George Herman Ruth, Jr., best known as "Babe" Ruth, and nicknamed "the Bambino," was an American baseball player who spent 22 seasons in Major League Baseball playing for three teams (1914–1935). Known for his hitting brilliance, Ruth set career records for home runs, slugging percentage, runs batted in and on-base plus slugging.
Between 1915 and 1919 he won 85 games, yielded a stunning earned run average of only 2.02, won three World Series games (one in 1916 and two in 1918), and, during a streak for scoreless World Series innings, set a record by pitching 292/3 consecutive shutout innings.
He led the AL with a 1.75 ERA and nine shutouts in 1916, going 23-12 for the World Champion Red Sox, and won a career-high 24 in 1917. However, the Red Sox could not ignore the abilities of a hitter who would establish a career-record .304 batting average as a pitcher.
To bankroll his Broadway ventures, Boston owner Harry Frazee sold Ruth to the Yankees prior to the 1920 season for $100,000, twice the highest price previously paid for a player. (Frazee also got a $300,000 loan.) Ruth responded by shattering his home run record with 54, and went on to break his own record twice more with 59 in 1921 and 60 in 1927.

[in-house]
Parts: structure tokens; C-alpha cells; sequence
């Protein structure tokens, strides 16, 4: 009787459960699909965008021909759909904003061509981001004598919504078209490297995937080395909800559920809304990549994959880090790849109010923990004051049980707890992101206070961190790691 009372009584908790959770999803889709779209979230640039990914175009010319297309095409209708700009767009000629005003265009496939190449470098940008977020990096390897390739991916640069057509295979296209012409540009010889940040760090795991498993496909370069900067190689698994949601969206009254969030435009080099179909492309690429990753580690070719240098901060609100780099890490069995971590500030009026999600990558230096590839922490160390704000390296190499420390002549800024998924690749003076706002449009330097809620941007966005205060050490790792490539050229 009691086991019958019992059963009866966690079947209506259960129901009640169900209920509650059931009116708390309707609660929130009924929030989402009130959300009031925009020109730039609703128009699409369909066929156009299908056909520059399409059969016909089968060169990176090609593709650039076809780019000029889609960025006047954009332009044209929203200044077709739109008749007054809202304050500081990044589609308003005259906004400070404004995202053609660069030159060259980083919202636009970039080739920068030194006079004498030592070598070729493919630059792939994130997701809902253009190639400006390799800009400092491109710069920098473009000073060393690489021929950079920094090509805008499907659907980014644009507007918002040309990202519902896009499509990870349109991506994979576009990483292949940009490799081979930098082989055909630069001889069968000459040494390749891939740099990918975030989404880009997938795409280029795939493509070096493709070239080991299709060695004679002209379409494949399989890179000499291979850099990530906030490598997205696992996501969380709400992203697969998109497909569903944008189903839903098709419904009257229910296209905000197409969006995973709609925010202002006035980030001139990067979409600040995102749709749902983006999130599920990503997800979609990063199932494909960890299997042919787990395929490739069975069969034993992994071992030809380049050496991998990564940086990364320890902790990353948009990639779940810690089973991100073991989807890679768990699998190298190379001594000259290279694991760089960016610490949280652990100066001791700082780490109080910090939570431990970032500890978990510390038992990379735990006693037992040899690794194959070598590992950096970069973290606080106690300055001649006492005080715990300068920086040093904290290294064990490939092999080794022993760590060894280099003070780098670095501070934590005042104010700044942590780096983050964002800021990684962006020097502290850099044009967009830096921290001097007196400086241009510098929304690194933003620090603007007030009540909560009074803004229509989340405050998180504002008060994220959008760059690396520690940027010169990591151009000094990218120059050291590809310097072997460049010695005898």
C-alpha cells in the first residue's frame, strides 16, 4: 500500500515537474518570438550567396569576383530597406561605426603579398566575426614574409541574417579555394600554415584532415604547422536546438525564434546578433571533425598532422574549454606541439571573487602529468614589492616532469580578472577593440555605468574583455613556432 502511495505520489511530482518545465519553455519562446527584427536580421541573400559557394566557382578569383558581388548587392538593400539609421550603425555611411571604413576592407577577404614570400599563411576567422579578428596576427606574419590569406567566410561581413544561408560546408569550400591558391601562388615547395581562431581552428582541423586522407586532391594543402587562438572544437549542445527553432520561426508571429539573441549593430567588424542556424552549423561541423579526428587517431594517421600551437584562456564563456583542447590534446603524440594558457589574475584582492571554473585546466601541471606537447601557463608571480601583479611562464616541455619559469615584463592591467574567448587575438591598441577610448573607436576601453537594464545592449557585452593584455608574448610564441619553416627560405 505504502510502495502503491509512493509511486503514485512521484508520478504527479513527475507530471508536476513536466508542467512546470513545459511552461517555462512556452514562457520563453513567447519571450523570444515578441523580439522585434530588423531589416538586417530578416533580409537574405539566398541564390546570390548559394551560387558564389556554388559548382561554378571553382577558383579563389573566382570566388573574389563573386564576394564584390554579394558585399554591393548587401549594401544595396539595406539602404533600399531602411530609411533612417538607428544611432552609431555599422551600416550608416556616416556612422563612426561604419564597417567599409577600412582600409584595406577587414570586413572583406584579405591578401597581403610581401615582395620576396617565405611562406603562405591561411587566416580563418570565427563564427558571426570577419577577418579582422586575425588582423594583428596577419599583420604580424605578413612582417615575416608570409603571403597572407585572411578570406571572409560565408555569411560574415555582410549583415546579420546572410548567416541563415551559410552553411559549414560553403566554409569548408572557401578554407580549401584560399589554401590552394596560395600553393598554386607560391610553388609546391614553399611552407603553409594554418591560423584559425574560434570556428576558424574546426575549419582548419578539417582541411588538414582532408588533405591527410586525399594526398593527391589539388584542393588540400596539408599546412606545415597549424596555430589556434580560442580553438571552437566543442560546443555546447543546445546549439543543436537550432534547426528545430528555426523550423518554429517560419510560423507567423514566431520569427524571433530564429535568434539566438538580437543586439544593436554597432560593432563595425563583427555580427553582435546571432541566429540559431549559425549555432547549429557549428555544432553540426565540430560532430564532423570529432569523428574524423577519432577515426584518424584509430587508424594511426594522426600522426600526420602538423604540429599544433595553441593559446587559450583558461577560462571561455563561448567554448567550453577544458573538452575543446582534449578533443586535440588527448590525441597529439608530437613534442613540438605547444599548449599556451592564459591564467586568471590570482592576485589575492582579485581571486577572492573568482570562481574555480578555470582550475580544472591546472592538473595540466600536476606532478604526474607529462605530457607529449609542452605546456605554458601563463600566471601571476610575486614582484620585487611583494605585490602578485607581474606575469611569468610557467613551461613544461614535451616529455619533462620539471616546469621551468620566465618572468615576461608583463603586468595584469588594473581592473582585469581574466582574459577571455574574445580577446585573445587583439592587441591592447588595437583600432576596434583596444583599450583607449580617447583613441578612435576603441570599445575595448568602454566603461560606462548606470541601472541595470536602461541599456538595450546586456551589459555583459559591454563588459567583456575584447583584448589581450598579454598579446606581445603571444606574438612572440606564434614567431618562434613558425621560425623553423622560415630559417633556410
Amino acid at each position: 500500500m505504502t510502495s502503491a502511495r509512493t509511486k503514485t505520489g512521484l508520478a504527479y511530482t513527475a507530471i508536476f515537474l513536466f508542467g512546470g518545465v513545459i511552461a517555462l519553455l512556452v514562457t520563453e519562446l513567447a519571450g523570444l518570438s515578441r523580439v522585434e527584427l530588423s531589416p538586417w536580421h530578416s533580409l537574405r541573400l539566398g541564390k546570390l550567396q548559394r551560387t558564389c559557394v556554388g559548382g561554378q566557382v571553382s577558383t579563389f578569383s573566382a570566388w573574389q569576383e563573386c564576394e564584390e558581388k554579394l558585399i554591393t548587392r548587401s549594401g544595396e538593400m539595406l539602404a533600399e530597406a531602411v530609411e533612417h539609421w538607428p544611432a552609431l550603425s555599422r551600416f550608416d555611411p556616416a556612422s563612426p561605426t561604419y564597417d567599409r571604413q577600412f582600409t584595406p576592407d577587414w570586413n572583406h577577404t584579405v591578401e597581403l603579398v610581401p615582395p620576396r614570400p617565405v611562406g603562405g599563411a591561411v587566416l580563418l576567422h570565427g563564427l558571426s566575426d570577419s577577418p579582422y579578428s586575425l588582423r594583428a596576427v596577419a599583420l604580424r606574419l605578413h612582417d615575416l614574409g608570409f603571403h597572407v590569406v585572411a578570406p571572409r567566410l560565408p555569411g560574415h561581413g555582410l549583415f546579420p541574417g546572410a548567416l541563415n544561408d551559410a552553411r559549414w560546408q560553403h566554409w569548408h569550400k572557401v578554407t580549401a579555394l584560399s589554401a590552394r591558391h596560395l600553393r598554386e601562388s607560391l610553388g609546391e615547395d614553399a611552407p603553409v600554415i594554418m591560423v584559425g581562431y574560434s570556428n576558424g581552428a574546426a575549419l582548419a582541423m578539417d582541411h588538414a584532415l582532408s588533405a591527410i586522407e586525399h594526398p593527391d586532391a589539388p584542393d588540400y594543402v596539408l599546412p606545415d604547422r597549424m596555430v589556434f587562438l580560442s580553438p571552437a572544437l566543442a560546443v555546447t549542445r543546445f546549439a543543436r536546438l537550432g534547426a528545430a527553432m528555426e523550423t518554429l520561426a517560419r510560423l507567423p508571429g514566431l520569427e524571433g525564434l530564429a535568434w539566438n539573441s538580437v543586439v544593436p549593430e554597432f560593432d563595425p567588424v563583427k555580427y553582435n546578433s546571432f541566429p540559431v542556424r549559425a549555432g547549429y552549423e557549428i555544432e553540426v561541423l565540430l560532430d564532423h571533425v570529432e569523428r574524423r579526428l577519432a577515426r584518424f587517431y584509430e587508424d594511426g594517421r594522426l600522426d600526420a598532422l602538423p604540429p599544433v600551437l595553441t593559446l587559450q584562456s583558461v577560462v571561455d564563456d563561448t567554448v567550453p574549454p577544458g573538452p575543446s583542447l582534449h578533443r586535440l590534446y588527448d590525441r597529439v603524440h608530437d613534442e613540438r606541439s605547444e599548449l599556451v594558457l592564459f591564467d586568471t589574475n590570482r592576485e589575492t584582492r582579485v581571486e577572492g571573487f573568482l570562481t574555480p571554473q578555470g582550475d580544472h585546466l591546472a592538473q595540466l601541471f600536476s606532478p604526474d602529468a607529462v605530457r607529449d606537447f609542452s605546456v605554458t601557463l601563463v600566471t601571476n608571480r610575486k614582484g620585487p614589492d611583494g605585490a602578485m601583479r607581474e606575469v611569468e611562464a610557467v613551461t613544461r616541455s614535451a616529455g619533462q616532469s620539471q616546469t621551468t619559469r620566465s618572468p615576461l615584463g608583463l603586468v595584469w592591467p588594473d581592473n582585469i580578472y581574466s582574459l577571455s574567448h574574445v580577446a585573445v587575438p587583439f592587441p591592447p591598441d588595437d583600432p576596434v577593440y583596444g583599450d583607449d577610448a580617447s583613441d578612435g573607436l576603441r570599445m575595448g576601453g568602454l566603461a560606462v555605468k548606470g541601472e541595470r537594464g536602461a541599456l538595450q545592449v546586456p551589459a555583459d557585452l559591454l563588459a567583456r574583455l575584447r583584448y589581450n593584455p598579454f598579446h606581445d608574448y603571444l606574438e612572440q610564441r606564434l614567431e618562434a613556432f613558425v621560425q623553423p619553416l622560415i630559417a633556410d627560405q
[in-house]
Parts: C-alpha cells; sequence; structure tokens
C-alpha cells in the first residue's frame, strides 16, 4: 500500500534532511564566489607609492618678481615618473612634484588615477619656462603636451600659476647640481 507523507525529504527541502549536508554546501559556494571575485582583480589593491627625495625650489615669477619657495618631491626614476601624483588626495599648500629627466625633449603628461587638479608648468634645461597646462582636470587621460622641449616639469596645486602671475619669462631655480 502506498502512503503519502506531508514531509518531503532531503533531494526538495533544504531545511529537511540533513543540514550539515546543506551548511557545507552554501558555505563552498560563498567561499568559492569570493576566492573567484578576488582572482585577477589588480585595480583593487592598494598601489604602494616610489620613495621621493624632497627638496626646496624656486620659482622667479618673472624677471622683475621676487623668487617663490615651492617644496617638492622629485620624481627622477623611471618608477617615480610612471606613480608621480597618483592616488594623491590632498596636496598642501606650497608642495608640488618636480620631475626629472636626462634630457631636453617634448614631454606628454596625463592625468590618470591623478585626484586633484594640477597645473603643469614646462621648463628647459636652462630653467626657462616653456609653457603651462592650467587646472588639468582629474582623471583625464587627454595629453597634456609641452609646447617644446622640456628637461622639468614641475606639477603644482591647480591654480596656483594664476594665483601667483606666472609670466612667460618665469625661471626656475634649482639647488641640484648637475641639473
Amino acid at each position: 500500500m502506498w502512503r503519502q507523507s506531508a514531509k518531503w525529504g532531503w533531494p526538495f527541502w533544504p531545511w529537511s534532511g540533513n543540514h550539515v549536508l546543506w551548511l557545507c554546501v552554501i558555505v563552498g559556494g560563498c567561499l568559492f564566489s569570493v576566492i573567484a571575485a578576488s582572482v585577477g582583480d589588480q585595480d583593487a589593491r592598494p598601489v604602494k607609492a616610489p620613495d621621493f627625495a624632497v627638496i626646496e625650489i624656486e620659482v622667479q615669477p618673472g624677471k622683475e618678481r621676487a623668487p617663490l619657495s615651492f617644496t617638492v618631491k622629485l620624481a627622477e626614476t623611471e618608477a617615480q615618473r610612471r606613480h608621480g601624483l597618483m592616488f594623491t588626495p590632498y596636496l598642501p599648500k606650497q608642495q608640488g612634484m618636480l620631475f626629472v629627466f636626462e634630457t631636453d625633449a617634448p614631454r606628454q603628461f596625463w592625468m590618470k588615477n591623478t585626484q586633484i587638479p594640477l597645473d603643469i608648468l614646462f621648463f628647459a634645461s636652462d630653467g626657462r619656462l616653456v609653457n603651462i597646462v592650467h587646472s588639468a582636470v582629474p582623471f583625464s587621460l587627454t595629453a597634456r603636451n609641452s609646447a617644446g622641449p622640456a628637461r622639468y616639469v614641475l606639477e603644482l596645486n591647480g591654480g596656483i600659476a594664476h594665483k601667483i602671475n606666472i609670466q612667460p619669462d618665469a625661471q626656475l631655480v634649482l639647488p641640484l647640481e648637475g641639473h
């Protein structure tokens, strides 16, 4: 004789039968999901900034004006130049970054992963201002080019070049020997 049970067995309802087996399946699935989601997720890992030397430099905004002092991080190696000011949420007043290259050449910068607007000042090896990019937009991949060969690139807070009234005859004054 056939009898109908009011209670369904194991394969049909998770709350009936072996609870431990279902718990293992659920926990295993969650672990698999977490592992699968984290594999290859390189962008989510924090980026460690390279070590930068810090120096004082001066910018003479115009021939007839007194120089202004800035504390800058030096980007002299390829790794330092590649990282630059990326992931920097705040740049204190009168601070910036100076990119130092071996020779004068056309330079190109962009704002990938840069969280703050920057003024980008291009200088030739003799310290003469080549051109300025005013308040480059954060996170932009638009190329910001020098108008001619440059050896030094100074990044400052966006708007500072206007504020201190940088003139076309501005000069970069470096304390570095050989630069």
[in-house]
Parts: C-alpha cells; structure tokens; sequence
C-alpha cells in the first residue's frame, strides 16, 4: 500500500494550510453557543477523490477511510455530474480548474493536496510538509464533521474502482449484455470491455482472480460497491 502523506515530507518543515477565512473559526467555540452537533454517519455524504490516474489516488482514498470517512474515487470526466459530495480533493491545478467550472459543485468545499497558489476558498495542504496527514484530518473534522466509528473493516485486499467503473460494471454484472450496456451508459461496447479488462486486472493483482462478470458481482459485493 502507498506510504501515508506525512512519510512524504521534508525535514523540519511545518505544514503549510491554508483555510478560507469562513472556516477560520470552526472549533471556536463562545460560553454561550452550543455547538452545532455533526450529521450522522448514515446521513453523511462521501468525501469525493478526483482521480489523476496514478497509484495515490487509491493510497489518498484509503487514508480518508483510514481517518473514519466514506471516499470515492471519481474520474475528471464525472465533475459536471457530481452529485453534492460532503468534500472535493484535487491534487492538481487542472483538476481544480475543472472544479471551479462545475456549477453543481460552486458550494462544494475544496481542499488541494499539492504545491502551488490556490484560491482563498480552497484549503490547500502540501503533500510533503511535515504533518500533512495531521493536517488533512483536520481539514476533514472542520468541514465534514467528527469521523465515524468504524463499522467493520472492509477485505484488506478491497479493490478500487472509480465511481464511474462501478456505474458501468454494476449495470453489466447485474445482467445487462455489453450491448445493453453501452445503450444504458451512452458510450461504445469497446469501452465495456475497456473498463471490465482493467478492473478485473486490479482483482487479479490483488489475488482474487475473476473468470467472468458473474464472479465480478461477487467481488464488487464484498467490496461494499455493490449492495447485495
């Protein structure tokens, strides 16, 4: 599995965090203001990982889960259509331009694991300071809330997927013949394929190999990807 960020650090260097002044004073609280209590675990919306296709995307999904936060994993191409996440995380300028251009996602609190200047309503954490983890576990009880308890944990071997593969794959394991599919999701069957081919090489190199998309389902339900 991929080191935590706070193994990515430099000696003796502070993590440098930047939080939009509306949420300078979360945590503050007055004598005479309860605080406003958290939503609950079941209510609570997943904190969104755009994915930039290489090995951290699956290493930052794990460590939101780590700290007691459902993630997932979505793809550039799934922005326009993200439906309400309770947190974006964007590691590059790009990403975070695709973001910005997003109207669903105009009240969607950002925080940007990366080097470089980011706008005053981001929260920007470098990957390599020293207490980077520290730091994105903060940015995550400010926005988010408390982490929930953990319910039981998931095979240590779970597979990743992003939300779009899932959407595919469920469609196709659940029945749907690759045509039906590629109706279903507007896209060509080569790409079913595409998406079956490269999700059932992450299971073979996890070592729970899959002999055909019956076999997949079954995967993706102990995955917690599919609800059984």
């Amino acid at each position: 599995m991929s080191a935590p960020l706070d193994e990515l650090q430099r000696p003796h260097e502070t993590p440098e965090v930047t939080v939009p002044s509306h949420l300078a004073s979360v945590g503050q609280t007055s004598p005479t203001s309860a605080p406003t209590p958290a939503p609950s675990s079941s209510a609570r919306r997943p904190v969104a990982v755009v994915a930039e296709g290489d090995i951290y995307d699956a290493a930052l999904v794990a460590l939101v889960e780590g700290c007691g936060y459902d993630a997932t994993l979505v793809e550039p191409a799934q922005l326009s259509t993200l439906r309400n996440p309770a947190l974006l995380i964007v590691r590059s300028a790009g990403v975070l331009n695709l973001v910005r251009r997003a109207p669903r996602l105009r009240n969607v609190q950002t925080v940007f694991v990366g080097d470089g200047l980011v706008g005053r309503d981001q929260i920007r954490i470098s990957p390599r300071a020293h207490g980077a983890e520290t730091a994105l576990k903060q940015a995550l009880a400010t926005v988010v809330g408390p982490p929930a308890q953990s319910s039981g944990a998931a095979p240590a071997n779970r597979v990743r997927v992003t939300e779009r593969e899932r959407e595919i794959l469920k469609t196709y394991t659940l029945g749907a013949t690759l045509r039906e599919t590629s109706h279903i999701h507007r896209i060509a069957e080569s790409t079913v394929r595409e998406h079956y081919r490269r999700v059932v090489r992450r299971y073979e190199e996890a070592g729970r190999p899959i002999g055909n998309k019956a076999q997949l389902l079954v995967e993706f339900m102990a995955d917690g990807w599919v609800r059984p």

On April 27, 1947, the Yankees hosted Babe Ruth Day at Yankee Stadium. The event was held to honor the ailing baseball star, who was nearing the end of his life because of throat cancer. Ruth, the legendary “Sultan of Swat,” died a year later at age 53.
Sept. 30, 1934, was Babe's last game as a Yankee. In 15 years with New York, he hit an average of 43.9 home runs a season
On this day in 1935, Babe Ruth, one of the greatest players in the history of baseball, ends his Major League playing career after 22 seasons, 10 World Series and 714 home runs. The following year, Ruth, a larger-than-life figure whose name became synonymous with baseball, was one of the first five players inducted into the sport's hall of fame.
George Herman Ruth was born February 6, 1895, into a poor family in Baltimore. As a child, he was sent to St. Mary's Industrial School for Boys, a school run by Roman Catholic brothers, where he learned to play baseball and was a standout athlete.
The health of Ruth started to deteriorate in 1946 when it developed a malignant tumour which distributed its neck and its artery left carotid. It received many treatments during which it lost eighty books. At this moment Dr. Brian Hutchings a new drug called the teropterin had developed, which showed the improvement in patients of leukaemia.
In Baltimore, Maryland, at the Camden Yards baseball park, home of the Baltimore Oriole’s professional baseball team, there is a statue of Babe Ruth, the famous New York Yankee slugger. Although he became famous as a Yankee, George Herman Ruth ( b. 1895, d. 1948) had lots of history in Baltimore
In 1914, Ruth was first signed to play professional baseball by the Baltimore Orioles manager Jack Dunn who had heard about his play at the St. Mary’s orphanage. The Orioles were then a minor league team, and Ruth was signed on as a 19 year-old pitcher.